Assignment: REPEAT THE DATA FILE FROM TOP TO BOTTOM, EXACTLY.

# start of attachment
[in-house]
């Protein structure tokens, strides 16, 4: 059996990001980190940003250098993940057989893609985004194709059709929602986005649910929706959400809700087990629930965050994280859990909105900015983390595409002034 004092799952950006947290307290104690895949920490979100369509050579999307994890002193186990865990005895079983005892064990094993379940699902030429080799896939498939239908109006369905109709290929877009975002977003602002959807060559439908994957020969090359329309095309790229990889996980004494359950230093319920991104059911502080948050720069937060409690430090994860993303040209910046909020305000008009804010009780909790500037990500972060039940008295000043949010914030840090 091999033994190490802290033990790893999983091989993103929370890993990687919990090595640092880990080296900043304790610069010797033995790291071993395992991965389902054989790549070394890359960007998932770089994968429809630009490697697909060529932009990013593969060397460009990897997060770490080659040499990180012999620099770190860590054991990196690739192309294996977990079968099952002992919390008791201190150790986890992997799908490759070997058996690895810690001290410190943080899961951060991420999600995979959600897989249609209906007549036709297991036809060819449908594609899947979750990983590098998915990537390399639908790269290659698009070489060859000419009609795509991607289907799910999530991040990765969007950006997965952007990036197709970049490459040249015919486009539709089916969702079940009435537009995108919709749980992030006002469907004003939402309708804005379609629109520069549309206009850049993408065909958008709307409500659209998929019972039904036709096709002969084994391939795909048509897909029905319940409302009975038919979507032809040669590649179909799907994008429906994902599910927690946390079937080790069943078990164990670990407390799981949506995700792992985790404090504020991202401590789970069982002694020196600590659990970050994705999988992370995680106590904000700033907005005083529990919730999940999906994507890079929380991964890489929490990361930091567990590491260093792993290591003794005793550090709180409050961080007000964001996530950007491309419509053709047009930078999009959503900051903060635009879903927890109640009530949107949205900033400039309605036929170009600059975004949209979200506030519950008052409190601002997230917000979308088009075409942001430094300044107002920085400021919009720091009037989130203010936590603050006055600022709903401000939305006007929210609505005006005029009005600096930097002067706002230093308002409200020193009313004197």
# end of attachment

[in-house]
């Protein structure tokens, strides 16, 4: 059996990001980190940003250098993940057989893609985004194709059709929602986005649910929706959400809700087990629930965050994280859990909105900015983390595409002034 004092799952950006947290307290104690895949920490979100369509050579999307994890002193186990865990005895079983005892064990094993379940699902030429080799896939498939239908109006369905109709290929877009975002977003602002959807060559439908994957020969090359329309095309790229990889996980004494359950230093319920991104059911502080948050720069937060409690430090994860993303040209910046909020305000008009804010009780909790500037990500972060039940008295000043949010914030840090 091999033994190490802290033990790893999983091989993103929370890993990687919990090595640092880990080296900043304790610069010797033995790291071993395992991965389902054989790549070394890359960007998932770089994968429809630009490697697909060529932009990013593969060397460009990897997060770490080659040499990180012999620099770190860590054991990196690739192309294996977990079968099952002992919390008791201190150790986890992997799908490759070997058996690895810690001290410190943080899961951060991420999600995979959600897989249609209906007549036709297991036809060819449908594609899947979750990983590098998915990537390399639908790269290659698009070489060859000419009609795509991607289907799910999530991040990765969007950006997965952007990036197709970049490459040249015919486009539709089916969702079940009435537009995108919709749980992030006002469907004003939402309708804005379609629109520069549309206009850049993408065909958008709307409500659209998929019972039904036709096709002969084994391939795909048509897909029905319940409302009975038919979507032809040669590649179909799907994008429906994902599910927690946390079937080790069943078990164990670990407390799981949506995700792992985790404090504020991202401590789970069982002694020196600590659990970050994705999988992370995680106590904000700033907005005083529990919730999940999906994507890079929380991964890489929490990361930091567990590491260093792993290591003794005793550090709180409050961080007000964001996530950007491309419509053709047009930078999009959503900051903060635009879903927890109640009530949107949205900033400039309605036929170009600059975004949209979200506030519950008052409190601002997230917000979308088009075409942001430094300044107002920085400021919009720091009037989130203010936590603050006055600022709903401000939305006007929210609505005006005029009005600096930097002067706002230093308002409200020193009313004197």